The first book in the Vorkosigan saga. Cordelia is the captain of a scientific expedition, and she gets captured by the captain of a military ship from another planet. She has to survive for 5 days on an alien planet with him, and then there's politics and  battles and more survival and stuff. Faaabulous book (my description SO does not do it justice), which I'm guessing is the start to an amazing and unforgettable series. Where has this been my whole life? One of my favourites parts of this book is a little difficult to describe in so few words, but suffice it to say: it's titled perfectly. I loved the way the theme of honour was dealt with. This book and then next (Barrayar, discussed a bit below) are contained in an omnibus called Cordelia's Honour; this is very aptly named, for truthfully, Cordelia "pour[s] out honour all around [her], like a fountain". Also--Bothari. He is...quite something. There's not enough room to describe it all here, but his story was one of my favourite parts of the book.

"Geeks, Girls, and Secret Identities" by Mike Jung
Grade: 2 stars
A couple of fanboys of the superhero Captain Stupendous have to help him out when all of a sudden he's not acting as stupendous as usual. This books subverts some common tropes (girl power, non-white characters, and more), which I always like, however it didn't really manage to keep my interest very well. Maybe my time of loving Middle Grade fiction more than most other kinds is slowly coming to an end, because it seems that the complaint "this book is too young for me" has come up a lot recently. (There are of course important exceptions, like Ordinary Magic, books by Frances Hardinge, and by Stephanie Burgis, and more.) Or maybe the book is simply a bit too simplistic. Not sure.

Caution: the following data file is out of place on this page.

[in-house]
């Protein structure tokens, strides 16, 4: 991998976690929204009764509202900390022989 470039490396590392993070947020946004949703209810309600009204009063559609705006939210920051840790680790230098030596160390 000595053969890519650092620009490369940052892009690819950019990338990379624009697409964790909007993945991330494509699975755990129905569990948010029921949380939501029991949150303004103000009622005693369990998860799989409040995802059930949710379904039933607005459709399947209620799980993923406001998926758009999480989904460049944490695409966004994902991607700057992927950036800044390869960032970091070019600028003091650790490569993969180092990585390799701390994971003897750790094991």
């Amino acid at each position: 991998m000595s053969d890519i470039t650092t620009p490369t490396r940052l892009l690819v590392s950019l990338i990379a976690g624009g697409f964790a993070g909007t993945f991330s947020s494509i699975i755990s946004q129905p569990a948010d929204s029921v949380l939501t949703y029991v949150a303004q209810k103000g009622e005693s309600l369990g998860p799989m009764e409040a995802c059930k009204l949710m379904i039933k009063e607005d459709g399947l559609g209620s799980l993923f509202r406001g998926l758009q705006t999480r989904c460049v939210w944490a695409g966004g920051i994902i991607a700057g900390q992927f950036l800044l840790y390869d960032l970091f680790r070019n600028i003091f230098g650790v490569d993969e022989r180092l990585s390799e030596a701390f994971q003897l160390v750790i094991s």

"Barrayar" by Louis McMaster Bujold
Grade: 3 1/2 stars
Begins right after Shards of Honour, so I don't want to discuss it too much because of spoilers. But there's a lot of Cordelia acclimatizing to a different culture, having lots of trouble with the horrific Barrayarian politics, and trying to save her unborn son. I liked it less than Shards of Honour, but it was still really good. My main issue might have been that it seemed to have less of a main theme and be less self-contained than Shards of Honour, but then I've read other reviews which have thought pretty much the opposite. So I don't know. What matters is that it has confirmed in my mind that this series is definitely worth reading. I am now going to go out and read as many Vorkosigan books as I can get my hands on.